Rabindranath Tagore was a multi-faceted personality. He made a major contribution in the field of literature of not only Bengal but also on the national level. Poems, short stories, novels, dance dramas, essays- he has written them all. One aspect of the Bard that is less spoken about is Tagore the Painter, though his paintings were as classic as his literary masterpieces. He made his contribution in the painting scenario also. He opened the “Kala Bhavan” which made a great mark in the history of painting in Bengal. Born and brought up in a family which laid great emphasis on music, painting and literature, the Bard was also influenced by this medium. After starting the Viswa Bharati University in Shantiniketan, he went on to open the art wing known as “Kala Bhavan”. This wing was set up immediately after the Jallianwala Bagh Massacre.
The evolution of an original idea which will reflect the creative expression of the students was the main aim of Kala Bhavan. He even invited painters like Nandalal Bose to run this art wing at Viswa Bharati University. In 1930, Tagore first emerged as a painter in France. This was not unexpected as he had long and lengthy discussions with Romain Rolland. Rolland was a Nobel Laureate. In his book “Inde- Journal” he mentioned that Tagore did not like red color. The dominance of the color red in the paintings by the Italian Painters did not appeal much to Tagore. Violet, blue and green were the most preferred colors for the Bard. French poet and Nobel laureate Saint John Perse was another individual with whom Tagore had eloquent discussions on art.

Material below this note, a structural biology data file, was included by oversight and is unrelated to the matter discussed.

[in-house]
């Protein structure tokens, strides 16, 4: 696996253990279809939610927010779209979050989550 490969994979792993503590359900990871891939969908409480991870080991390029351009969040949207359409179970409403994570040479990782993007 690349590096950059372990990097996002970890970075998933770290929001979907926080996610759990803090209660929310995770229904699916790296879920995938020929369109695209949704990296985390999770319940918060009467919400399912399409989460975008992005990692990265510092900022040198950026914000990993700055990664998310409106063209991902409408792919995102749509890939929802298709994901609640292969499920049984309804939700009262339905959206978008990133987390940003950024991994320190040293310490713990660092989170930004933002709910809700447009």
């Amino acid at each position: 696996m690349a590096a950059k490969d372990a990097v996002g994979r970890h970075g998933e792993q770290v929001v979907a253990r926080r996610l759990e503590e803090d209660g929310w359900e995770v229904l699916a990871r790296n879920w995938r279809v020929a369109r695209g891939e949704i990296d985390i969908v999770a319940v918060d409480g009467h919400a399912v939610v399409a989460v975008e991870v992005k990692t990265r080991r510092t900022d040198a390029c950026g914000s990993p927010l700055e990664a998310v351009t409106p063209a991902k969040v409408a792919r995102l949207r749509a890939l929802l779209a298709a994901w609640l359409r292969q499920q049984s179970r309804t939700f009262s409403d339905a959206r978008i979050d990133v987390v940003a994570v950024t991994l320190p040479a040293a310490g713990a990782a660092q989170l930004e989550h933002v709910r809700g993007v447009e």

Tagore never received any formal training in arts. This became an advantage for him. He opened up new horizons for his painting and used line and colors to express him independently. Within a decade of starting painting, he produced over 2500 paintings and sketches. About 1500 of them are preserved at Shantiniketan. Darkeness and mystery were explored much in his paintings. Since he was not bound by any traditions, he could give free reigns to his thoughts.
The self portraits for example were highly representative of his style. Many art critics feel that the self portraits show the search for a self within Tagore. Attracted to primitive art style, these portraits were examples of excellence. Silence gains huge momentum in his paintings. A sense of surrealism and myriad emotions also have an important place in the paintings by Tagore.
It was in 1931 that Tagore held an exhibition of his paintings in Kolkata. This was a year after the exhibition in Paris. German students were highly fascinated by Tagore’s surrealistic touch in his paintings.
Tagore’s contribution to literature and music is unparalleled, but his contribution to painting is equally important. To quote the Bard “The world speaks to me in colors, my soul answers in music”.